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Jacob Josefson & The Somewhat Rare Under-20 NHL Forward

Jacob Josefson high-fives his teammates after a game winning goal.  But did you know how young he was in doing so? Quite young. (Photo by Bruce Bennett/Getty Images)
Jacob Josefson high-fives his teammates after a game winning goal. But did you know how young he was in doing so? Quite young. (Photo by Bruce Bennett/Getty Images)
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Earlier this week, I pointed out how rare it is for a defenseman under the age of 20 to make their debut in the NHL, much less play more than 10 games.  Only 209 have done it in the history of the NHL; and only 5 of those 209 did it with the New Jersey Devils franchise. Throw in the fact that only 7 defensemen have appeared in the NHL right after being drafted since 2005 and played in 10 or more games (thus starting their contracts).  Therefore, it really would be a big feat if Adam Larsson makes his league debut in the 2011-12 season - much less play for an eighth of the season.

In order to find this out, I used Hockey-Reference, which is an excellent resource for NHL players past and present, but they define a player's age based on what it was on February 1 of that season - not the September 15 cutoff the NHL CBA uses for contractual purposes.  Despite this quirk, it's able to sort throughout history by age as to when a player made their NHL debut.    After the post about Larsson and defensemen, I became curious about forwards.  I went through H-R again and have presented my findings after the jump.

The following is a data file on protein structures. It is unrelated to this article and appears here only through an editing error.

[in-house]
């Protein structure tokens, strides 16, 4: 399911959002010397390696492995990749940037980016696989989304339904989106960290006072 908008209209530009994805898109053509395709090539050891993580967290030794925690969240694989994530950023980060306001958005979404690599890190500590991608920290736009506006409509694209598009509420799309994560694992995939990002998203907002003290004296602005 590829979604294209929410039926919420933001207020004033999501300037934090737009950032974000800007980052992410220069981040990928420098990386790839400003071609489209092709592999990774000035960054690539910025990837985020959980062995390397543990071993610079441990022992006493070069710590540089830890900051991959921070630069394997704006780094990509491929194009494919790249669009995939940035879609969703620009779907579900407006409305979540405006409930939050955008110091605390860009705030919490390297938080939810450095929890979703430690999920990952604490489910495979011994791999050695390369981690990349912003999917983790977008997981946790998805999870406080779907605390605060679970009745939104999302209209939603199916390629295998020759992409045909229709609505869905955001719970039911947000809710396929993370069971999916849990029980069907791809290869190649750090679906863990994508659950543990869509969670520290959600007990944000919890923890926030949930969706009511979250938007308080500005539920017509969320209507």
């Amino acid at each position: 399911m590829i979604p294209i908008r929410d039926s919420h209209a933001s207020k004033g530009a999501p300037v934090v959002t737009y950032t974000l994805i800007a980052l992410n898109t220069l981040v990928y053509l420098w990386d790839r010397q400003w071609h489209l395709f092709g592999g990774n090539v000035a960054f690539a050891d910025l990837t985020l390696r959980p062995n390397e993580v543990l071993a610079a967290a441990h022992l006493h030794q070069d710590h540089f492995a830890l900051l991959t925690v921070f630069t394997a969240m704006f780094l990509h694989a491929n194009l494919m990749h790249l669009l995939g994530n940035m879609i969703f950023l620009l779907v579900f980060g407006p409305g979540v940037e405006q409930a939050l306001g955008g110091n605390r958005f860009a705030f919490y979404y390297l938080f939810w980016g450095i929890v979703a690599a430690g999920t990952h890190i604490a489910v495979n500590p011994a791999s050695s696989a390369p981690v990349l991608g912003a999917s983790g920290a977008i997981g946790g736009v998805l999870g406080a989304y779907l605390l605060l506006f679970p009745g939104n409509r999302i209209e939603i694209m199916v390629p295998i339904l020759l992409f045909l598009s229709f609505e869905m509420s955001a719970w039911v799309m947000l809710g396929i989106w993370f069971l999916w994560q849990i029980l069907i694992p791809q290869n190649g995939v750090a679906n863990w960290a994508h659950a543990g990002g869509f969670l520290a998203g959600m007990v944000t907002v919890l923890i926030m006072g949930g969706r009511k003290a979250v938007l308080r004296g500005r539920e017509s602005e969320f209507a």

As an aside, though, let me draw your attention to the very bottom of the page first. There's a new name under "Authors." That would be Matt Evans (a.k.a. Matt Evans SNC, BashBroMatt).  He applied for one of the writing positions several weeks ago and his attempt was so impressive that I decided to give him an opportunity to write regularly on the site.  If you get the chance, welcome him; you'll see his work appear soon enough.

The New Jersey Devils franchise has a larger history of under-20 forwards getting into the NHL.  As found through Hockey-Reference, there have been 15 players who have played at least one game and 7 played more than 10 games. Some of them made noise right away as players on the start of a very good career like Kirk Muller, Petr Sykora, and Wilf Paiment.  Others didn't impress or appear in a lot of games, but they would go on to have a great careers such as Brendan Shanahan, John MacLean, Pat Verbeek, and Patrik Elias.  The rest of the 15 didn't do much in the NHL at all for one reason or another; they include Jason Miller, Jarrod Sklade, Joe Ward, and Rocky Trottier.  Within the Devils' franchise history, an early debut didn't mean a great career would always follow - but it did turn out that way for about half of them.